If you’re not totally disgusted with all the political ads and endless debates airing in your living room for the last few months, George Clooney’s “The Ides of March” may work for you, though as political thrillers go, it’s average at best and that’s in spite of a distinguished array of acting talent.
Pros like Paul Giamatti, Philip Seymour Hoffman, Evan Rachel Wood and Marisa Tomei always deliver solid performances. Add to that mix the genuine star power of George Clooney and the very hot commodity Ryan Gosling, and one would think that this movie is a sure thing.
Gov. Mike Morris (Clooney) is running a predictable campaign for the presidency. The role echoes the liberal leanings of Clooney and the behind-the-scenes strings are pulled by the seasoned campaign manager (Hoffman) and the second in command (Gosling), a rising politico star.
Clooney directed and, along with Grant Heslov and Beau Willimon, adapted Willimon’s play, “Farragut North.” They even earned an Oscar nomination for Best Adaptation (as well as a BAFTA nomination — Britain’s equivalent award). Go figure.
Politics usually offers a stage for good drama, real and fictional. Unfortunately, the “The Ides of March” doesn’t measure up to the circus politics airing on a daily basis.
Clint Eastwood is one actor whose accomplished directorial efforts surpass his large body work in front of the camera. Not one to back down from a challenge, he tackles the life story of J. Edgar Hoover, a sometimes admired, but more often vilified icon of law enforcement.
Leonardo DiCaprio gives an award-worthy performance and transforms himself into J. Edgar, aging by decades in the process.
Co-starring in a thankless but vital role is Armie Hammer as Hoover’s aide and confidant, Clyde Tolson. Naomi Watts delivers yet another stellar performance (see “Fair Game” below) as his devoted secretary over the years.
Alas, Hoover, who was notorious for harboring information on just about anyone he deemed a potential threat, kept his own private life close to the vest. And that information is what’s missing in “J. Edgar.”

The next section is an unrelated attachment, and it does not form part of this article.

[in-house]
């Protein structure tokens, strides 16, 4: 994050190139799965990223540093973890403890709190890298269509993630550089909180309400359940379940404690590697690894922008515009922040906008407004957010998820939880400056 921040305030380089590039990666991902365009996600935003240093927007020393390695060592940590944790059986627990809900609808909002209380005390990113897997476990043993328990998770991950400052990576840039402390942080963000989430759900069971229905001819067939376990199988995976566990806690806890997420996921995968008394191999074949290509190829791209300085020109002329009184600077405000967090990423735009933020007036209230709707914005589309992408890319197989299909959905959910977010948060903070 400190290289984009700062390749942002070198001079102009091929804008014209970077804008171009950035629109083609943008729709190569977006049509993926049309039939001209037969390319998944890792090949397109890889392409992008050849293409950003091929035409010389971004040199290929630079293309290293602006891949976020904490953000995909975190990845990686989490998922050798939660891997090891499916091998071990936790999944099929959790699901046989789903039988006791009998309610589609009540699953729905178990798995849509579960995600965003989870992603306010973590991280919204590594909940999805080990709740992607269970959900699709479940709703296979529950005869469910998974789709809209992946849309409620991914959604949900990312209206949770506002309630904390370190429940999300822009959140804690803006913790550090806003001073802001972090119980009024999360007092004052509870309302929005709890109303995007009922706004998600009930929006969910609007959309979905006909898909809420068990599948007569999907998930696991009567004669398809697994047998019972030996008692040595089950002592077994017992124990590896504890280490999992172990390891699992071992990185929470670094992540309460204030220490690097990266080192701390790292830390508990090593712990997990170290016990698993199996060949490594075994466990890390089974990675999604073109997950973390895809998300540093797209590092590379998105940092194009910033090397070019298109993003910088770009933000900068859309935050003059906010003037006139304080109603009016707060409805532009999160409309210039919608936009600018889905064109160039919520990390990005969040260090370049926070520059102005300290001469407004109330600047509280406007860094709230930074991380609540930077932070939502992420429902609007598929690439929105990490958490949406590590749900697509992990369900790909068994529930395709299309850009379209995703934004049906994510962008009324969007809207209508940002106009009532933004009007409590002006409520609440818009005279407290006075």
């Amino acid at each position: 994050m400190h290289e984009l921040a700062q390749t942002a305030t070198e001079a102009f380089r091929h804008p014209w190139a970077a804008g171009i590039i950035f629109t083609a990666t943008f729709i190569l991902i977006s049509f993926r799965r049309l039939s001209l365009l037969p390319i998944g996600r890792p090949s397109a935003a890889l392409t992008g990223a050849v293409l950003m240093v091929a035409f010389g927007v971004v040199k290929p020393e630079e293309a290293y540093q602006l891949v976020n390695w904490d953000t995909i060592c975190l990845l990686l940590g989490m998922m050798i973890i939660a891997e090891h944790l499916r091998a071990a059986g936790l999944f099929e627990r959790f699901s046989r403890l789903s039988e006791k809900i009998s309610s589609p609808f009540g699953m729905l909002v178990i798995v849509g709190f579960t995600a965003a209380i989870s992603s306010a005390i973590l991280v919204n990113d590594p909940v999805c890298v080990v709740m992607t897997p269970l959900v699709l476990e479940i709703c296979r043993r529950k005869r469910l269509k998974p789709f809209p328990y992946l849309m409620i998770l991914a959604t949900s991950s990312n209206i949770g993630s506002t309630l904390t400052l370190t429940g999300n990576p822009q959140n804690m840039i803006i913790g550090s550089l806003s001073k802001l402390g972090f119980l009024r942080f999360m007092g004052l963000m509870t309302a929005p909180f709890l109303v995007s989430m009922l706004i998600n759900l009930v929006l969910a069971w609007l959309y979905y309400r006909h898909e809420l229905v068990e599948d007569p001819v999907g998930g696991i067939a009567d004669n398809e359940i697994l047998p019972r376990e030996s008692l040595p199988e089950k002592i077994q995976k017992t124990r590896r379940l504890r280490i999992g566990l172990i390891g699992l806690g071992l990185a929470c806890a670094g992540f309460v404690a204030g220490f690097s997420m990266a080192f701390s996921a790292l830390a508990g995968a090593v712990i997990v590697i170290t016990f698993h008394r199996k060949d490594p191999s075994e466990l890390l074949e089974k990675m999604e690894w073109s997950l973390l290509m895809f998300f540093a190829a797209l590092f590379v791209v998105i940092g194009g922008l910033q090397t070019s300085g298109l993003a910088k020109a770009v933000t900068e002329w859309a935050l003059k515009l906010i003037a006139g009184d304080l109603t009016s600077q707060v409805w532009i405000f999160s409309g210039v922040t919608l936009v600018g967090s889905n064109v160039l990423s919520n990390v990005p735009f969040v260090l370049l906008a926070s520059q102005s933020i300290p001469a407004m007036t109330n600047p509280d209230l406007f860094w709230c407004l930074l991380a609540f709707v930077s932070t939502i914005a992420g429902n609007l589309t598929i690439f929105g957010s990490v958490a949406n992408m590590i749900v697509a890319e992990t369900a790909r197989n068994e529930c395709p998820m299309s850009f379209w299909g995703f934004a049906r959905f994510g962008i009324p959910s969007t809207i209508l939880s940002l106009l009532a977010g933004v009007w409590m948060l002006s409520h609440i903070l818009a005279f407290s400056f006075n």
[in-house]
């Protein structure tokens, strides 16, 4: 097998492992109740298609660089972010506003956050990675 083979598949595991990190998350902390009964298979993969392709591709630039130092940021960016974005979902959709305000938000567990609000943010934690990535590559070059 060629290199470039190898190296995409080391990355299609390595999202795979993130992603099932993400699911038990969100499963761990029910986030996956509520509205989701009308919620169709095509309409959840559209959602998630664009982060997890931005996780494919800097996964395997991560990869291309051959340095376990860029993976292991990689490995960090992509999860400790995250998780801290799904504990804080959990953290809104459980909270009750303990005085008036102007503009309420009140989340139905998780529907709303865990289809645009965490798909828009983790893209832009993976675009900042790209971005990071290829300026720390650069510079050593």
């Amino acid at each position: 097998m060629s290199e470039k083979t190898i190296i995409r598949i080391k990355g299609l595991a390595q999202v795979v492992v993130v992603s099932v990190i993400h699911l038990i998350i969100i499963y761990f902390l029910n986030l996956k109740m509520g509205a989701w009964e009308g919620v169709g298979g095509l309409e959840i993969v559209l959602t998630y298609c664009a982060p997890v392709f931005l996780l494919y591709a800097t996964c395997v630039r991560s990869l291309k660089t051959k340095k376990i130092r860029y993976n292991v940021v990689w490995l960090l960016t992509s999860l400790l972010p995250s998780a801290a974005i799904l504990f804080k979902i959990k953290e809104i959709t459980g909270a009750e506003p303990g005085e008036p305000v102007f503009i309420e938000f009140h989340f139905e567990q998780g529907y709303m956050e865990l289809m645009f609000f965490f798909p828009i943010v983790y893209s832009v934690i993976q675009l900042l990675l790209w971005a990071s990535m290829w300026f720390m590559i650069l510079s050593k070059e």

Rather than speculate about Hoover’s supposed intimate relationship with Tolson, the director tiptoes. As Hoover’s mother, Judi Dench is just creepy enough to justify the assumption that she may be the cause of her son’s obsession with privacy or, for lack of a better word, quirks.
Bottom line is that it’s tough to make a movie about a person, famous or not, who is not particularly likeable, in spite of his professional accomplishments. Here’s hoping Eastwood can put “J. Edgar” on the shelf and we can look forward to his next directorial effort.
How much do we really know about the Central Intelligence Agency? Probably very little, yet watching “Fair Game” gives some insight into the way facts can be manipulated, people can live double or even triple lives, and the truth, as perceived by the public, well, may not be true. This review is not meant to determine “fact” or “fiction” but to acknowledge an intriguing story and give a nod to an incredible performance.
Valerie Plame (Naomi Watts) made unwanted headlines a few years ago when she was “outed” as a CIA operative during George W. Bush’s presidency. Her husband, Joe Wilson (Sean Penn) served in the United States Foreign Service for most of his career and was one of the few people aware of his wife’s secret life.
The unfolding of Plame’s real-life drama in the fictional “Fair Game” works because of the tight direction of Doug Limen. There are no street chases or gun battles, but the tension he creates is viable and builds until Plame’s world collapses.
Watts is a transformative actress similar to Meryl Streep. Her recent role as J. Edgar’s secretary (in the movie of the same name) is so far removed from her performance in “Fair Game” it’s hard to imagine it’s the same woman.
Rebecca Redshaw is an author and playwright who worked for 25 years in the film industry in Los Angeles. Copies of her book, “SOFA CINEMA: An Easy Guide to DVDs,” may be purchased at the Sequim Gazette. She can be reached at email@example.com.
Grading this week’s DVDs: the ABC’s
Mon, Mar 19, 2012
Politics, political figures and spies
Tue, Mar 6, 2012
Tue, Feb 14, 2012
And now, reality
Mon, Jan 30, 2012
Looking back on the year that was (Part 1 of 2)
Wed, Dec 7, 2011
Film buffs should revisit ‘Northwest’
Wed, Nov 2, 2011
Conspiracy theories played out on film
Tue, Oct 18, 2011
Mix-ups, marriage and horse management
Mon, Oct 3, 2011
Going ‘Grease,’ locally and on DVD
Tue, Sep 13, 2011
It’s All About the Music
Fri, Sep 9, 2011